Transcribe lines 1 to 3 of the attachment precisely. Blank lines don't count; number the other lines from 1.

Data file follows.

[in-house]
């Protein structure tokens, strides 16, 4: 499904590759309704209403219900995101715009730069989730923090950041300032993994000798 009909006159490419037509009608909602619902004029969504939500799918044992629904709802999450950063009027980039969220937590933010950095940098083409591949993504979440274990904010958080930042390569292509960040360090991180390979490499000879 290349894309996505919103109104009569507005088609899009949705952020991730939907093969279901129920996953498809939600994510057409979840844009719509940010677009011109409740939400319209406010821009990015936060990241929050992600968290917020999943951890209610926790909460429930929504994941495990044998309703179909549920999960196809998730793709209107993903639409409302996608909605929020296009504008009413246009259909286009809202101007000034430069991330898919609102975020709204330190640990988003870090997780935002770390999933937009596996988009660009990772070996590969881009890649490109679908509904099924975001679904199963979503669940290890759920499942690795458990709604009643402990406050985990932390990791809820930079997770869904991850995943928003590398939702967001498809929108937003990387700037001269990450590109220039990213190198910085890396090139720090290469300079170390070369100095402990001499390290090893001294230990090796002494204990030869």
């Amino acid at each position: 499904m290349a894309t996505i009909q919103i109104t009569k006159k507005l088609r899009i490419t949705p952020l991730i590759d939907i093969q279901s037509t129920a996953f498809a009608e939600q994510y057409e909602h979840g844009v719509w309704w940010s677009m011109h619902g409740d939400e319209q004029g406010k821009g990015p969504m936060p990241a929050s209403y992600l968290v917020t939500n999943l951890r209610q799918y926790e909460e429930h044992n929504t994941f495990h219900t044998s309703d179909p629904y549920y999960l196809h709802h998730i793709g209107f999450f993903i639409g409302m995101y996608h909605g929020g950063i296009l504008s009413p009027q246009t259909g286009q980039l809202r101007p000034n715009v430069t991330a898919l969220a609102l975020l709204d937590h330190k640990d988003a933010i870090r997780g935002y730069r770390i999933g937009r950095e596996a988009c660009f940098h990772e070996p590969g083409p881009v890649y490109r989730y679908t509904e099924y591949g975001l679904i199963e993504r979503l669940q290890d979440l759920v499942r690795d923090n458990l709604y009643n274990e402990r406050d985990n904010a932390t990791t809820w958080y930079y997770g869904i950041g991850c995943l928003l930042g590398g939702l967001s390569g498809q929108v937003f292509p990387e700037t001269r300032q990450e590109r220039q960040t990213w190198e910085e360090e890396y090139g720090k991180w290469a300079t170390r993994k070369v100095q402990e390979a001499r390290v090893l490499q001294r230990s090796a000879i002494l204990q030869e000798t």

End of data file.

[in-house]
């Protein structure tokens, strides 16, 4: 499904590759309704209403219900995101715009730069989730923090950041300032993994000798 009909006159490419037509009608909602619902004029969504939500799918044992629904709802999450950063009027980039969220937590933010950095940098083409591949993504979440274990904010958080930042390569292509960040360090991180390979490499000879 290349894309996505919103109104009569507005088609899009949705952020991730939907093969279901129920996953498809939600994510057409979840844009719509940010677009011109409740939400319209406010821009990015936060990241929050992600968290917020999943951890209610926790909460429930929504994941495990044998309703179909549920999960196809998730793709209107993903639409409302996608909605929020296009504008009413246009259909286009809202101007000034430069991330898919609102975020709204330190640990988003870090997780935002770390999933937009596996988009660009990772070996590969881009890649490109679908509904099924975001679904199963979503669940290890759920499942690795458990709604009643402990406050985990932390990791809820930079997770869904991850995943928003590398939702967001498809929108937003990387700037001269990450590109220039990213190198910085890396090139720090290469300079170390070369100095402990001499390290090893001294230990090796002494204990030869």
């Amino acid at each position: 499904m290349a894309t996505i009909q919103i109104t009569k006159k507005l088609r899009i490419t949705p952020l991730i590759d939907i093969q279901s037509t129920a996953f498809a009608e939600q994510y057409e909602h979840g844009v719509w309704w940010s677009m011109h619902g409740d939400e319209q004029g406010k821009g990015p969504m936060p990241a929050s209403y992600l968290v917020t939500n999943l951890r209610q799918y926790e909460e429930h044992n929504t994941f495990h219900t044998s309703d179909p629904y549920y999960l196809h709802h998730i793709g209107f999450f993903i639409g409302m995101y996608h909605g929020g950063i296009l504008s009413p009027q246009t259909g286009q980039l809202r101007p000034n715009v430069t991330a898919l969220a609102l975020l709204d937590h330190k640990d988003a933010i870090r997780g935002y730069r770390i999933g937009r950095e596996a988009c660009f940098h990772e070996p590969g083409p881009v890649y490109r989730y679908t509904e099924y591949g975001l679904i199963e993504r979503l669940q290890d979440l759920v499942r690795d923090n458990l709604y009643n274990e402990r406050d985990n904010a932390t990791t809820w958080y930079y997770g869904i950041g991850c995943l928003l930042g590398g939702l967001s390569g498809q929108v937003f292509p990387e700037t001269r300032q990450e590109r220039q960040t990213w190198e910085e360090e890396y090139g720090k991180w290469a300079t170390r993994k070369v100095q402990e390979a001499r390290v090893l490499q001294r230990s090796a000879i002494l204990q030869e000798t």